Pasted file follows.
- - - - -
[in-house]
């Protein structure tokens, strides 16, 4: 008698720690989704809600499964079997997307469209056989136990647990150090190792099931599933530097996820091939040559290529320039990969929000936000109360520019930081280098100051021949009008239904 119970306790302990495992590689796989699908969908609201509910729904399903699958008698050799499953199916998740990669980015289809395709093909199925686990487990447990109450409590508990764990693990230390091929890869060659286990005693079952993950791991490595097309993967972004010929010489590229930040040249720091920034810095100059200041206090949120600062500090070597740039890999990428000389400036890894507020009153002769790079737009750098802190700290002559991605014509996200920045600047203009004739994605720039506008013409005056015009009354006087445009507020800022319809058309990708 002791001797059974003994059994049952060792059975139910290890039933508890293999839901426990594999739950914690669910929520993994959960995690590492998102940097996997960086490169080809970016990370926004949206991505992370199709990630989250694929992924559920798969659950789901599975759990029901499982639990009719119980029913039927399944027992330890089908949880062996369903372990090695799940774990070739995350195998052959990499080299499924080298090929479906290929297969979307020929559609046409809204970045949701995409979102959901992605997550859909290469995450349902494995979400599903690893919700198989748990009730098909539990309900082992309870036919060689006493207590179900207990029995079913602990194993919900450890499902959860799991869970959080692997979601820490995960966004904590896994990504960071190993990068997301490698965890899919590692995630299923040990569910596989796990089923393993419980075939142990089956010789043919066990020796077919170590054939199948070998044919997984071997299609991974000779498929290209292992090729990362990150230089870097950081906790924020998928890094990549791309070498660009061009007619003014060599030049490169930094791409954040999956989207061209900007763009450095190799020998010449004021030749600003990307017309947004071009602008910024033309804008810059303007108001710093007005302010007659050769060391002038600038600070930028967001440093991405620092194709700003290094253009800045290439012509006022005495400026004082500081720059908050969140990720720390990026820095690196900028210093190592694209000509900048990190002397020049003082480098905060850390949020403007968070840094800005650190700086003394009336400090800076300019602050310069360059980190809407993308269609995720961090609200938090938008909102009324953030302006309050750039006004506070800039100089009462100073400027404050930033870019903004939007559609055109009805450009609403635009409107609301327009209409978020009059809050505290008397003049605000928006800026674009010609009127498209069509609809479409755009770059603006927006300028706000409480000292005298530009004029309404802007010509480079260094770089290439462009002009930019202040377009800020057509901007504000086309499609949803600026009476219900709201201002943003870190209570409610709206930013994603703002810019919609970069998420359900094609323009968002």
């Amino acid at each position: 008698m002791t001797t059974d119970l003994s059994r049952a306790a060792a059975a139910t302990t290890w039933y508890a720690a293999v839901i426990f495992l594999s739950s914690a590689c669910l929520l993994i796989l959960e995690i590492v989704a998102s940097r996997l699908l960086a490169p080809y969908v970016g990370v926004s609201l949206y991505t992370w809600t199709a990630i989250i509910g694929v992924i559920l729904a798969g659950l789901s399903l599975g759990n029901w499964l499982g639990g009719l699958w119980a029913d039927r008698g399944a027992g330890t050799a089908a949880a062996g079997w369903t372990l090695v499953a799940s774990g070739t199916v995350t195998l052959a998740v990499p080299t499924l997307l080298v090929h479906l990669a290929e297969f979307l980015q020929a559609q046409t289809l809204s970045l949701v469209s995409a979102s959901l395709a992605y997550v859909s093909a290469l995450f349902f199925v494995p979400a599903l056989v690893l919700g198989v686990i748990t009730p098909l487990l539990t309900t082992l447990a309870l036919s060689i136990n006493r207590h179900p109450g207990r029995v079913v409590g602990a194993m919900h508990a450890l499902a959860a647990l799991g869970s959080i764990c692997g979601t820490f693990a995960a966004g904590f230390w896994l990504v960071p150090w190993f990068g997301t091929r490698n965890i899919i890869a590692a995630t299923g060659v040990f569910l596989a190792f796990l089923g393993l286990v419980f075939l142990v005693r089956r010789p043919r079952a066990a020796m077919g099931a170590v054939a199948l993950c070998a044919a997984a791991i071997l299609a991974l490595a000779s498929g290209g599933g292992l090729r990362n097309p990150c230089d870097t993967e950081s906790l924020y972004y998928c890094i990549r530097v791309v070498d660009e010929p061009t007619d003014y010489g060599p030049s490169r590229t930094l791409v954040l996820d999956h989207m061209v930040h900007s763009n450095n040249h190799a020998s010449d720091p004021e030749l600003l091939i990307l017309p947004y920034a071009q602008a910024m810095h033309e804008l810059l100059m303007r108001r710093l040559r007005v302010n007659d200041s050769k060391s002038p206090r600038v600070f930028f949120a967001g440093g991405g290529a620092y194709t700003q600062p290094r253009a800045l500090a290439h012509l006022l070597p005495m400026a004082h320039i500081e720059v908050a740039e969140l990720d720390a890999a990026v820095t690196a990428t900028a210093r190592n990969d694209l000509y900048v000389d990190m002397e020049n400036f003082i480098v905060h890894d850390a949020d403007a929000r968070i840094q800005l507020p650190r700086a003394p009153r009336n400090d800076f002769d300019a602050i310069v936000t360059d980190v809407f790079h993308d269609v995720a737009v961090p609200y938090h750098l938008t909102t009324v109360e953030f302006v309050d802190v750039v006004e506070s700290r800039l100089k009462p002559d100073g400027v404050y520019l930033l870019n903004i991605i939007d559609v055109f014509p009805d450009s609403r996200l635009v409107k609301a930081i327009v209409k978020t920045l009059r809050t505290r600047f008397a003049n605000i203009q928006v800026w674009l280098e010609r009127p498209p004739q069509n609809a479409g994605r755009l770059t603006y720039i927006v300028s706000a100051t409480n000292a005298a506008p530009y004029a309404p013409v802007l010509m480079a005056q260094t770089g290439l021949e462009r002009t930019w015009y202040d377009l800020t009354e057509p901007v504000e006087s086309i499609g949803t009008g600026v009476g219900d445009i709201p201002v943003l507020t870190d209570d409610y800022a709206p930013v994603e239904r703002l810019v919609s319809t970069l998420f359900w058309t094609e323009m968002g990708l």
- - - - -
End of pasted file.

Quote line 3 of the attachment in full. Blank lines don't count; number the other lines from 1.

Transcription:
């Amino acid at each position: 008698m002791t001797t059974d119970l003994s059994r049952a306790a060792a059975a139910t302990t290890w039933y508890a720690a293999v839901i426990f495992l594999s739950s914690a590689c669910l929520l993994i796989l959960e995690i590492v989704a998102s940097r996997l699908l960086a490169p080809y969908v970016g990370v926004s609201l949206y991505t992370w809600t199709a990630i989250i509910g694929v992924i559920l729904a798969g659950l789901s399903l599975g759990n029901w499964l499982g639990g009719l699958w119980a029913d039927r008698g399944a027992g330890t050799a089908a949880a062996g079997w369903t372990l090695v499953a799940s774990g070739t199916v995350t195998l052959a998740v990499p080299t499924l997307l080298v090929h479906l990669a290929e297969f979307l980015q020929a559609q046409t289809l809204s970045l949701v469209s995409a979102s959901l395709a992605y997550v859909s093909a290469l995450f349902f199925v494995p979400a599903l056989v690893l919700g198989v686990i748990t009730p098909l487990l539990t309900t082992l447990a309870l036919s060689i136990n006493r207590h179900p109450g207990r029995v079913v409590g602990a194993m919900h508990a450890l499902a959860a647990l799991g869970s959080i764990c692997g979601t820490f693990a995960a966004g904590f230390w896994l990504v960071p150090w190993f990068g997301t091929r490698n965890i899919i890869a590692a995630t299923g060659v040990f569910l596989a190792f796990l089923g393993l286990v419980f075939l142990v005693r089956r010789p043919r079952a066990a020796m077919g099931a170590v054939a199948l993950c070998a044919a997984a791991i071997l299609a991974l490595a000779s498929g290209g599933g292992l090729r990362n097309p990150c230089d870097t993967e950081s906790l924020y972004y998928c890094i990549r530097v791309v070498d660009e010929p061009t007619d003014y010489g060599p030049s490169r590229t930094l791409v954040l996820d999956h989207m061209v930040h900007s763009n450095n040249h190799a020998s010449d720091p004021e030749l600003l091939i990307l017309p947004y920034a071009q602008a910024m810095h033309e804008l810059l100059m303007r108001r710093l040559r007005v302010n007659d200041s050769k060391s002038p206090r600038v600070f930028f949120a967001g440093g991405g290529a620092y194709t700003q600062p290094r253009a800045l500090a290439h012509l006022l070597p005495m400026a004082h320039i500081e720059v908050a740039e969140l990720d720390a890999a990026v820095t690196a990428t900028a210093r190592n990969d694209l000509y900048v000389d990190m002397e020049n400036f003082i480098v905060h890894d850390a949020d403007a929000r968070i840094q800005l507020p650190r700086a003394p009153r009336n400090d800076f002769d300019a602050i310069v936000t360059d980190v809407f790079h993308d269609v995720a737009v961090p609200y938090h750098l938008t909102t009324v109360e953030f302006v309050d802190v750039v006004e506070s700290r800039l100089k009462p002559d100073g400027v404050y520019l930033l870019n903004i991605i939007d559609v055109f014509p009805d450009s609403r996200l635009v409107k609301a930081i327009v209409k978020t920045l009059r809050t505290r600047f008397a003049n605000i203009q928006v800026w674009l280098e010609r009127p498209p004739q069509n609809a479409g994605r755009l770059t603006y720039i927006v300028s706000a100051t409480n000292a005298a506008p530009y004029a309404p013409v802007l010509m480079a005056q260094t770089g290439l021949e462009r002009t930019w015009y202040d377009l800020t009354e057509p901007v504000e006087s086309i499609g949803t009008g600026v009476g219900d445009i709201p201002v943003l507020t870190d209570d409610y800022a709206p930013v994603e239904r703002l810019v919609s319809t970069l998420f359900w058309t094609e323009m968002g990708l």